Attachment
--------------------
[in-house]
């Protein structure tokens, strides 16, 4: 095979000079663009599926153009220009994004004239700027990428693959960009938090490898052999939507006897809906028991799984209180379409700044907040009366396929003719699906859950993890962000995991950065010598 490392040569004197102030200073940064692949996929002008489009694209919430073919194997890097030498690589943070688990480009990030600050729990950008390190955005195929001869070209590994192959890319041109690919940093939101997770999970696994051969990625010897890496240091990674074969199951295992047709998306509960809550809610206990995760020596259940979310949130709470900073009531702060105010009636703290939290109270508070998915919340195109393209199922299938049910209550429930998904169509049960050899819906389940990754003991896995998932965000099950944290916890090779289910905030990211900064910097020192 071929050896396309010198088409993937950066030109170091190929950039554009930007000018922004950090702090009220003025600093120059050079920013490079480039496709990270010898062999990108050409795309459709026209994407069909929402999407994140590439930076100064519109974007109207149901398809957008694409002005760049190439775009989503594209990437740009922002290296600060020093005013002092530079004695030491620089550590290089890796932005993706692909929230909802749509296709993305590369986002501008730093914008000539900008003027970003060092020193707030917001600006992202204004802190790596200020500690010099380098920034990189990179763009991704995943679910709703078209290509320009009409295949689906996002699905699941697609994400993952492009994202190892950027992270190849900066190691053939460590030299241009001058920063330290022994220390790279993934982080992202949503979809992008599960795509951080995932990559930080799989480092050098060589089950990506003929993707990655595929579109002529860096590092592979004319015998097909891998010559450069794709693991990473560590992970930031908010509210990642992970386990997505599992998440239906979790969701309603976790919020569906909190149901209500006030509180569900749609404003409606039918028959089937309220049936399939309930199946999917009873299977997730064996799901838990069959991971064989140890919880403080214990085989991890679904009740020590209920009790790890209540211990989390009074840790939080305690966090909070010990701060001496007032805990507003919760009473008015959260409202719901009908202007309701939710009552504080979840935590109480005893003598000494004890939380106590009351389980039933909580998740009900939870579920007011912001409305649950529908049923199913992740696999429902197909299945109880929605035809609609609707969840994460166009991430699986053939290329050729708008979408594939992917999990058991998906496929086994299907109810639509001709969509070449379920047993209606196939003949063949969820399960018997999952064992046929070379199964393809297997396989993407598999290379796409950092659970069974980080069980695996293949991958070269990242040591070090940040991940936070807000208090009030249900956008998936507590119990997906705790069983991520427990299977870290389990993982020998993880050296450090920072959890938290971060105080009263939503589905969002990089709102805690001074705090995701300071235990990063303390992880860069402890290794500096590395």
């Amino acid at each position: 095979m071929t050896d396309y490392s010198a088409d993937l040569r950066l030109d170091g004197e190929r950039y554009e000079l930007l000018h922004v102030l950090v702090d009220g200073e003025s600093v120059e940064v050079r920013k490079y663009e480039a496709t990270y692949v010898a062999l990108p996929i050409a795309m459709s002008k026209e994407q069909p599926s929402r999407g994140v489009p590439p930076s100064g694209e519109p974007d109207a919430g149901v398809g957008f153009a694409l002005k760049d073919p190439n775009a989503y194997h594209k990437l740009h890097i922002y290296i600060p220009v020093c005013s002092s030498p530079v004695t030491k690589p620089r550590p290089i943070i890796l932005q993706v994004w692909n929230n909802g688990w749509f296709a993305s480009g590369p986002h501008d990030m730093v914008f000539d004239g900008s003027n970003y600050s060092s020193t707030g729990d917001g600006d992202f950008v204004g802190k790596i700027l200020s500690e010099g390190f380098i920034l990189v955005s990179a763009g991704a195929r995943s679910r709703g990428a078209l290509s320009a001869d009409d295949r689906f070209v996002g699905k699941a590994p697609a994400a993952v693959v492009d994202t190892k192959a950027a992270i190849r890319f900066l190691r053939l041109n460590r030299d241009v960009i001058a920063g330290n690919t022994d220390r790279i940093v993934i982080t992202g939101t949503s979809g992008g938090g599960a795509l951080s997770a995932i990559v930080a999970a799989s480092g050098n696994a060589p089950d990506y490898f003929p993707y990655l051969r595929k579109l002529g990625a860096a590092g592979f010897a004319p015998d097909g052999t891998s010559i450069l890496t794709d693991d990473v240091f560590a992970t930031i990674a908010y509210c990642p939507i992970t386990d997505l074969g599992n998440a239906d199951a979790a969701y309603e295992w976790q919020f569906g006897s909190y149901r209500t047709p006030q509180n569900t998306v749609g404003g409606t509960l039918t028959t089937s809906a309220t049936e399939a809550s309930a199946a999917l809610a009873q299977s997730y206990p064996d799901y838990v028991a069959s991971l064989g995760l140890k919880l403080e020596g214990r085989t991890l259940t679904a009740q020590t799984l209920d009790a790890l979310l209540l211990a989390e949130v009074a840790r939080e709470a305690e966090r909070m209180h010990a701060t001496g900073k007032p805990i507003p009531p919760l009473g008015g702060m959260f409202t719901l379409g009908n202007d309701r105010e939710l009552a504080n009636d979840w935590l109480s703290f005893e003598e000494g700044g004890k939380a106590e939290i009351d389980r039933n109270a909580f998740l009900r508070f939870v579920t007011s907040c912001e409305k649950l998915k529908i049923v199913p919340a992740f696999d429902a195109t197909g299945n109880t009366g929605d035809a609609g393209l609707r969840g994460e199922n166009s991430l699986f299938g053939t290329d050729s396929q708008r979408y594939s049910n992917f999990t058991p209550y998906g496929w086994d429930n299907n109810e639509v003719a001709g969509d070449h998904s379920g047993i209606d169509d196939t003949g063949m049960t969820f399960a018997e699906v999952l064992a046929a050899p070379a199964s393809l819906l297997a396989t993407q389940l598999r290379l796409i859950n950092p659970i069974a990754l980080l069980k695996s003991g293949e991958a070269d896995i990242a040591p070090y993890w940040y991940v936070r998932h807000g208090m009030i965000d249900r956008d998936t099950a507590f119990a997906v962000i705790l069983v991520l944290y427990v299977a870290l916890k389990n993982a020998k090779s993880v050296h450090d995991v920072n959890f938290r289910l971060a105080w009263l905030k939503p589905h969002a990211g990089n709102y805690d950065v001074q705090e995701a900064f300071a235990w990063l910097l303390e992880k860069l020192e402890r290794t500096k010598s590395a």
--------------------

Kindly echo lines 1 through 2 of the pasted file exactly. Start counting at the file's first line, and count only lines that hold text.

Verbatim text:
[in-house]
């Protein structure tokens, strides 16, 4: 095979000079663009599926153009220009994004004239700027990428693959960009938090490898052999939507006897809906028991799984209180379409700044907040009366396929003719699906859950993890962000995991950065010598 490392040569004197102030200073940064692949996929002008489009694209919430073919194997890097030498690589943070688990480009990030600050729990950008390190955005195929001869070209590994192959890319041109690919940093939101997770999970696994051969990625010897890496240091990674074969199951295992047709998306509960809550809610206990995760020596259940979310949130709470900073009531702060105010009636703290939290109270508070998915919340195109393209199922299938049910209550429930998904169509049960050899819906389940990754003991896995998932965000099950944290916890090779289910905030990211900064910097020192 071929050896396309010198088409993937950066030109170091190929950039554009930007000018922004950090702090009220003025600093120059050079920013490079480039496709990270010898062999990108050409795309459709026209994407069909929402999407994140590439930076100064519109974007109207149901398809957008694409002005760049190439775009989503594209990437740009922002290296600060020093005013002092530079004695030491620089550590290089890796932005993706692909929230909802749509296709993305590369986002501008730093914008000539900008003027970003060092020193707030917001600006992202204004802190790596200020500690010099380098920034990189990179763009991704995943679910709703078209290509320009009409295949689906996002699905699941697609994400993952492009994202190892950027992270190849900066190691053939460590030299241009001058920063330290022994220390790279993934982080992202949503979809992008599960795509951080995932990559930080799989480092050098060589089950990506003929993707990655595929579109002529860096590092592979004319015998097909891998010559450069794709693991990473560590992970930031908010509210990642992970386990997505599992998440239906979790969701309603976790919020569906909190149901209500006030509180569900749609404003409606039918028959089937309220049936399939309930199946999917009873299977997730064996799901838990069959991971064989140890919880403080214990085989991890679904009740020590209920009790790890209540211990989390009074840790939080305690966090909070010990701060001496007032805990507003919760009473008015959260409202719901009908202007309701939710009552504080979840935590109480005893003598000494004890939380106590009351389980039933909580998740009900939870579920007011912001409305649950529908049923199913992740696999429902197909299945109880929605035809609609609707969840994460166009991430699986053939290329050729708008979408594939992917999990058991998906496929086994299907109810639509001709969509070449379920047993209606196939003949063949969820399960018997999952064992046929070379199964393809297997396989993407598999290379796409950092659970069974980080069980695996293949991958070269990242040591070090940040991940936070807000208090009030249900956008998936507590119990997906705790069983991520427990299977870290389990993982020998993880050296450090920072959890938290971060105080009263939503589905969002990089709102805690001074705090995701300071235990990063303390992880860069402890290794500096590395």